The measurement of gastric myoelectrical activity and contractive force were measured before and after the cutting of the vagus nerve; and each measurement was performed under the three conditions of control, long pulse stimulation and short pulse stimulation. In addition to these measurements, gastric myoelectrical activity and contractive force after the cutting of the vagus nerve were measured under long pulse stimulation with an apparatus using the transcutaneous energy transmission system.

(3) Data Analysis

(A) Recording of Gastric Myoelectrical Activity

Gastric myoelectrical activity was recorded by bringing the leads of these electrodes for recording out of the body and connecting them to a multi-channel recorder 11 (Acknowledge, Biopac Systems) (FIG. 3). The recording waveforms were displayed on the monitor of a personal computer 12 and stored in the hard disc simultaneously (FIG. 3). Low cut off frequency was set at 0.05 Hz and high cut off frequency at 35 Hz. In the analysis of slow waves, the recordings were filtered with a frequency of 1 Hz through a low pass filter 15 using a software, followed by re-sampling at a frequency of 4 Hz.

Gastric myoelectrical activity recordings were subjected to running spectral analysis using the following two parameters.

(i) Percentage of Normal Slow Waves (NSW)

It is said that normal slow waves of dog stomach are 3.5-7 cpm. First, the recorded data of g myoelectrical activity were divided into 1-min segments. In each of these segments, if the frequency at which the intensity of the running spectrum reaches the maximum (i.e. predominant frequency) is present within the range of 3.5-7 cpm, the segment was judged “normal slow wave”. The ratio of normal slow waves in the observation period was defined as percentage of normal slow waves, which is a parameter reflecting the regularity of gastric myoelectrical activity.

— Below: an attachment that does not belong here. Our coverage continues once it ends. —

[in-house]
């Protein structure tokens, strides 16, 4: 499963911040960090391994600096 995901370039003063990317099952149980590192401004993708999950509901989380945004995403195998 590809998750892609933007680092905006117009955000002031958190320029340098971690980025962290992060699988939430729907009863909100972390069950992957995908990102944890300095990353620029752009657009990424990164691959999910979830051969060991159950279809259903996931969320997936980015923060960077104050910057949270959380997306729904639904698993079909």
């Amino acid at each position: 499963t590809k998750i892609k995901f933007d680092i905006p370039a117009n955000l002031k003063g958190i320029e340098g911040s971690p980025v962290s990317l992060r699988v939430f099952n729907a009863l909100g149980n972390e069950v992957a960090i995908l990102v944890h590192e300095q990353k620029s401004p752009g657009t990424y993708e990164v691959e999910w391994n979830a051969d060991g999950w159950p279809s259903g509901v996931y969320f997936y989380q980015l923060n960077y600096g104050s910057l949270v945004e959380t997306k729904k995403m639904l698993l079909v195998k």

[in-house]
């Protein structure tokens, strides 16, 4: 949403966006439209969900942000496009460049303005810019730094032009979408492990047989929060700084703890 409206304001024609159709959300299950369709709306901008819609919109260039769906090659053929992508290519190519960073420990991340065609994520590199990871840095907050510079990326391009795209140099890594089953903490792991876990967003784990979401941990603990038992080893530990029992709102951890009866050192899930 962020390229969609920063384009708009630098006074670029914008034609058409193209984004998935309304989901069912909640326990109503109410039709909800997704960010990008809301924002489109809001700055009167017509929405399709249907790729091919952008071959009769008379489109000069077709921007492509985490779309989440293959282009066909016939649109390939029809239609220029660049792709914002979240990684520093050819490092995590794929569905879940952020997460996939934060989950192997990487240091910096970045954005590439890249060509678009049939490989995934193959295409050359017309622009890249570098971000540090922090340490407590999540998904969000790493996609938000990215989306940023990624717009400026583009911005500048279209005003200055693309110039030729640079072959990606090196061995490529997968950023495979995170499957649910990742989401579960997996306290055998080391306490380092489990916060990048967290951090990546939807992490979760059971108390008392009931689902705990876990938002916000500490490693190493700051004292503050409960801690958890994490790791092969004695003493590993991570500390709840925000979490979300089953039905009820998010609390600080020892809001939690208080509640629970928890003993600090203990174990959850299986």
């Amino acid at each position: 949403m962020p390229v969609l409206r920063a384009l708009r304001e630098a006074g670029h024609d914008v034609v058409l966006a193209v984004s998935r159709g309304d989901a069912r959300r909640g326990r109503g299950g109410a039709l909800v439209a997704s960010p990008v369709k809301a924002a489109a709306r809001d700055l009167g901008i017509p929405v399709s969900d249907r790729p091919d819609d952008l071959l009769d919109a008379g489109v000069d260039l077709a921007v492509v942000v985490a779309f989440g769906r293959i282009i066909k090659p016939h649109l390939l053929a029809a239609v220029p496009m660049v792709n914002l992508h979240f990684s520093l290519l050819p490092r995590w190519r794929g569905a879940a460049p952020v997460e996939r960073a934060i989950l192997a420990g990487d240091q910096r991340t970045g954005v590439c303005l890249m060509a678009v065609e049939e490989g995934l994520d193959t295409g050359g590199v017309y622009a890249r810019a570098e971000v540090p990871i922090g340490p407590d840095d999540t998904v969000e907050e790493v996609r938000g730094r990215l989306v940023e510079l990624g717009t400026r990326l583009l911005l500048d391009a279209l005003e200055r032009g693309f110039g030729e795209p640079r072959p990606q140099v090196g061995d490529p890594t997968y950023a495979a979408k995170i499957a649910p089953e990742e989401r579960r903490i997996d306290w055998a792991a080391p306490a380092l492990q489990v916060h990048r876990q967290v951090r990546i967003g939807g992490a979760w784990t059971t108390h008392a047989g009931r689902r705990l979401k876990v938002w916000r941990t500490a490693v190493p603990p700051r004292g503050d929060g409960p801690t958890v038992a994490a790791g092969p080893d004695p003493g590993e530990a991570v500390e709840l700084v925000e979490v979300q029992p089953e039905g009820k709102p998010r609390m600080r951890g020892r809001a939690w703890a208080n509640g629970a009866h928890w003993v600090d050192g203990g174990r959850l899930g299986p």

(ii) Percentage of Slow Wave Coupling

When the difference in predominant frequency of 1-min segment between two different channels is less than 0.5 cpm, the slow waves of these two channels were regarded as “coupling”. The ratio of coupling in the observation period was defined as percentage of slow wave coupling, which is a parameter reflecting the transmission of slow waves from the mouth side to the anus side.

(B) Recording of Contractive Force

The contractive force was recorded by connecting the force transducer to the multi-channel recorder (Acknowledge, Biopac Systems) in the same manner as in the recording of gastric myoelectrical activity. After filtering in the same manner, waveforms sampled with a frequency of 20 Hz were re-sampled with a sampling frequency of 1 Hz. Then, the area under the curve (AUC) of recorded waveforms was calculated, followed by evaluation of contraction force with the area under the curve per unit time.

In order to evaluate the effect of gastric electrical stimulation, the effect was evaluated with the ratio of alteration from the baseline for the above-mentioned parameter. Briefly, alteration ratio at variable X is expressed as

X, and the baseline value and the value under electrical stimulation are expressed as X1 and X2, respectively. Then, X is defined as X2/X1. The values of alteration ratio X in individual groups were used as targets of evaluation.

(4) Transcutaneous Energy Transmission System

The coils used in the transcutaneous energy transmission system were multilayer wound coils made of a copper wire 0.1 mm in diameter. A magnetic material of Mn—Cu—Zn (ferrite) is used on the external surfaces of the coils. The outer sizes of the external coil and the internal coil are 42 mm long, 32 mm wide and 6 mm thick.

Prior to the experiment of gastric electrical stimulation using the transcutaneous energy transmission system, a surgical operation was performed to implant the internal coil. A pocket was created subcutaneously in the left part of the chest, into which the internal coil was implanted and fixed.